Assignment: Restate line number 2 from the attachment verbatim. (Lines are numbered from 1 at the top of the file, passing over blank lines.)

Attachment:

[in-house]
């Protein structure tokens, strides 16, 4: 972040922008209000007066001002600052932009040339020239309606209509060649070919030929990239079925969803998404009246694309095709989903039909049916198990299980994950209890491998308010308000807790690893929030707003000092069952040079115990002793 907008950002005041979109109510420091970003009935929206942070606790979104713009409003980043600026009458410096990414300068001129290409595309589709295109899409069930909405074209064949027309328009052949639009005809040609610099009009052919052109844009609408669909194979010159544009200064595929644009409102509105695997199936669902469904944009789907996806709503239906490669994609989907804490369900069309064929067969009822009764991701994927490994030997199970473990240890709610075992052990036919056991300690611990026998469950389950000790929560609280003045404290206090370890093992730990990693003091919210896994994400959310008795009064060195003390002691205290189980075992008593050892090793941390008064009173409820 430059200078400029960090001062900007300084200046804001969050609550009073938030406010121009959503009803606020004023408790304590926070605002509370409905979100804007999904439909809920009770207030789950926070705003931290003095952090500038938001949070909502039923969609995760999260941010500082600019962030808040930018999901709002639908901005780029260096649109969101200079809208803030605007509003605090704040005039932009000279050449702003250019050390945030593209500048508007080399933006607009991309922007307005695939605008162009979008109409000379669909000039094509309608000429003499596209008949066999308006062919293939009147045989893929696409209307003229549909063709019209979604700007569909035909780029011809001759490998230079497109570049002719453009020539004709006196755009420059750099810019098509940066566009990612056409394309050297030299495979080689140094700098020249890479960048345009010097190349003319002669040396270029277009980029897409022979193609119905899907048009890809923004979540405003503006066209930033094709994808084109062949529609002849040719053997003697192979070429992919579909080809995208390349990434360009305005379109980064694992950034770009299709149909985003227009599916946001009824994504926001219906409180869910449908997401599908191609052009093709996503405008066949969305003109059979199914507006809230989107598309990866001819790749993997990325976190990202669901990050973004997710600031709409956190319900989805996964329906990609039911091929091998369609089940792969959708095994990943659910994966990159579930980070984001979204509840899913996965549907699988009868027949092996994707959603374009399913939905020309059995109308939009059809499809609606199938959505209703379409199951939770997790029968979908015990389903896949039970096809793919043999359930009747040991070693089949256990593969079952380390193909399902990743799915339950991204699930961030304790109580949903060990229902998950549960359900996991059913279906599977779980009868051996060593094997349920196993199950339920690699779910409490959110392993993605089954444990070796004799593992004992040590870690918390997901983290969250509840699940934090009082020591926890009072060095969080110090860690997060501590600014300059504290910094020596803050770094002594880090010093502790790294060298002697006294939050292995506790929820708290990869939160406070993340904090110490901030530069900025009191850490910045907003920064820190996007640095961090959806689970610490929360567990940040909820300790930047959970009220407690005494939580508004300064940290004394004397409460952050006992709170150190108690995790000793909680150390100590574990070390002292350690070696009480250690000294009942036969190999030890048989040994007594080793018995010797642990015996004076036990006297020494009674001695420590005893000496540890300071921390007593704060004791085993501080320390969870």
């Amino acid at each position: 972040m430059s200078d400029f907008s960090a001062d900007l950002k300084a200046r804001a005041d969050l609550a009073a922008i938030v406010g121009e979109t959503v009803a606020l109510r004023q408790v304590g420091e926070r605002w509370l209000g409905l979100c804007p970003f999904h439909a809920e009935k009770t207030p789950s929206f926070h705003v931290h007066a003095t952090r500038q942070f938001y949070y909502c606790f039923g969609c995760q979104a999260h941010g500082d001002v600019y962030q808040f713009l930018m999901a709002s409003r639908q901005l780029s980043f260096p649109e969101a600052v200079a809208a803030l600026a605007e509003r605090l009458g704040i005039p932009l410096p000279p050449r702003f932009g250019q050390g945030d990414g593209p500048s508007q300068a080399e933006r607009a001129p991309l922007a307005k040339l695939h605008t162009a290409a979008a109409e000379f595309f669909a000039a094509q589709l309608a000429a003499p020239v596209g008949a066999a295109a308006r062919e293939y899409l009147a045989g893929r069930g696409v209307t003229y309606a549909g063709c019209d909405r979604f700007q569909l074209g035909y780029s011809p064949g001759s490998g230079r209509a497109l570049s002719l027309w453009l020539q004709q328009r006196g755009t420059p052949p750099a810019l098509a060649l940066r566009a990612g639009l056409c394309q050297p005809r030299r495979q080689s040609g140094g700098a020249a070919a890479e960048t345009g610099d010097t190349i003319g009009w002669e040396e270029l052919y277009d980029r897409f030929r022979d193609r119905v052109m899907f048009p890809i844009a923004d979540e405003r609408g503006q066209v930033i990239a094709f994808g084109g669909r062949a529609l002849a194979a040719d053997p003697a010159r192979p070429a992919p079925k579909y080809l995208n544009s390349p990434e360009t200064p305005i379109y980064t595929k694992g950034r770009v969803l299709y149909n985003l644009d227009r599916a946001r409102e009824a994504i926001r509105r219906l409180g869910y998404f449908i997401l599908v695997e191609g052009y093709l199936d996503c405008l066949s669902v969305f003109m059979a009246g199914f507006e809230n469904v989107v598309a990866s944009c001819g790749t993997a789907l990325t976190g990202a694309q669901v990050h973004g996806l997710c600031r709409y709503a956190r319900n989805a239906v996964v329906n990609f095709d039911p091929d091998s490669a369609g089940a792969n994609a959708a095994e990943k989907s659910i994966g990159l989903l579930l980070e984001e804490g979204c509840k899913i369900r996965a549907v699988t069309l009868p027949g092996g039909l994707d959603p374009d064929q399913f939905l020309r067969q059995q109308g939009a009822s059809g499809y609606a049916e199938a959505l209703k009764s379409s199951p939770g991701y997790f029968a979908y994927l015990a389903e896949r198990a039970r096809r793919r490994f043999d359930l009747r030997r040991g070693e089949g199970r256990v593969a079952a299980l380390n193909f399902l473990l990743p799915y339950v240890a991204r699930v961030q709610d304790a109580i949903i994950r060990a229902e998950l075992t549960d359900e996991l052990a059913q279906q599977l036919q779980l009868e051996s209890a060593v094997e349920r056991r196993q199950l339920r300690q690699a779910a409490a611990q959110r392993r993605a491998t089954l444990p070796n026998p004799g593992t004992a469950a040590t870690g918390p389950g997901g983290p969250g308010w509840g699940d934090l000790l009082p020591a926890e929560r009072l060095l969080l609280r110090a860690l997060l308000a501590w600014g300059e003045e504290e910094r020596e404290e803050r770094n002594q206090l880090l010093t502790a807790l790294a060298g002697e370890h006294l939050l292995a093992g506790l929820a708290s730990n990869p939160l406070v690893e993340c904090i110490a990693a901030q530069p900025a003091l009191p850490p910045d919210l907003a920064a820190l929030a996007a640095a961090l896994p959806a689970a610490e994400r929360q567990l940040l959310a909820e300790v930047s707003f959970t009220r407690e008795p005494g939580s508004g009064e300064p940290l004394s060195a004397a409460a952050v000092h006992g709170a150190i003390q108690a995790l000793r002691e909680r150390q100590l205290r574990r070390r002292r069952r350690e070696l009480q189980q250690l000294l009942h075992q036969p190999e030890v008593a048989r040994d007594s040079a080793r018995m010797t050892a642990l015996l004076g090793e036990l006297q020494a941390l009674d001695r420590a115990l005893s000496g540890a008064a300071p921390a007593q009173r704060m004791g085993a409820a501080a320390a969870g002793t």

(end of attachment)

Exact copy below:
């Protein structure tokens, strides 16, 4: 972040922008209000007066001002600052932009040339020239309606209509060649070919030929990239079925969803998404009246694309095709989903039909049916198990299980994950209890491998308010308000807790690893929030707003000092069952040079115990002793 907008950002005041979109109510420091970003009935929206942070606790979104713009409003980043600026009458410096990414300068001129290409595309589709295109899409069930909405074209064949027309328009052949639009005809040609610099009009052919052109844009609408669909194979010159544009200064595929644009409102509105695997199936669902469904944009789907996806709503239906490669994609989907804490369900069309064929067969009822009764991701994927490994030997199970473990240890709610075992052990036919056991300690611990026998469950389950000790929560609280003045404290206090370890093992730990990693003091919210896994994400959310008795009064060195003390002691205290189980075992008593050892090793941390008064009173409820 430059200078400029960090001062900007300084200046804001969050609550009073938030406010121009959503009803606020004023408790304590926070605002509370409905979100804007999904439909809920009770207030789950926070705003931290003095952090500038938001949070909502039923969609995760999260941010500082600019962030808040930018999901709002639908901005780029260096649109969101200079809208803030605007509003605090704040005039932009000279050449702003250019050390945030593209500048508007080399933006607009991309922007307005695939605008162009979008109409000379669909000039094509309608000429003499596209008949066999308006062919293939009147045989893929696409209307003229549909063709019209979604700007569909035909780029011809001759490998230079497109570049002719453009020539004709006196755009420059750099810019098509940066566009990612056409394309050297030299495979080689140094700098020249890479960048345009010097190349003319002669040396270029277009980029897409022979193609119905899907048009890809923004979540405003503006066209930033094709994808084109062949529609002849040719053997003697192979070429992919579909080809995208390349990434360009305005379109980064694992950034770009299709149909985003227009599916946001009824994504926001219906409180869910449908997401599908191609052009093709996503405008066949969305003109059979199914507006809230989107598309990866001819790749993997990325976190990202669901990050973004997710600031709409956190319900989805996964329906990609039911091929091998369609089940792969959708095994990943659910994966990159579930980070984001979204509840899913996965549907699988009868027949092996994707959603374009399913939905020309059995109308939009059809499809609606199938959505209703379409199951939770997790029968979908015990389903896949039970096809793919043999359930009747040991070693089949256990593969079952380390193909399902990743799915339950991204699930961030304790109580949903060990229902998950549960359900996991059913279906599977779980009868051996060593094997349920196993199950339920690699779910409490959110392993993605089954444990070796004799593992004992040590870690918390997901983290969250509840699940934090009082020591926890009072060095969080110090860690997060501590600014300059504290910094020596803050770094002594880090010093502790790294060298002697006294939050292995506790929820708290990869939160406070993340904090110490901030530069900025009191850490910045907003920064820190996007640095961090959806689970610490929360567990940040909820300790930047959970009220407690005494939580508004300064940290004394004397409460952050006992709170150190108690995790000793909680150390100590574990070390002292350690070696009480250690000294009942036969190999030890048989040994007594080793018995010797642990015996004076036990006297020494009674001695420590005893000496540890300071921390007593704060004791085993501080320390969870």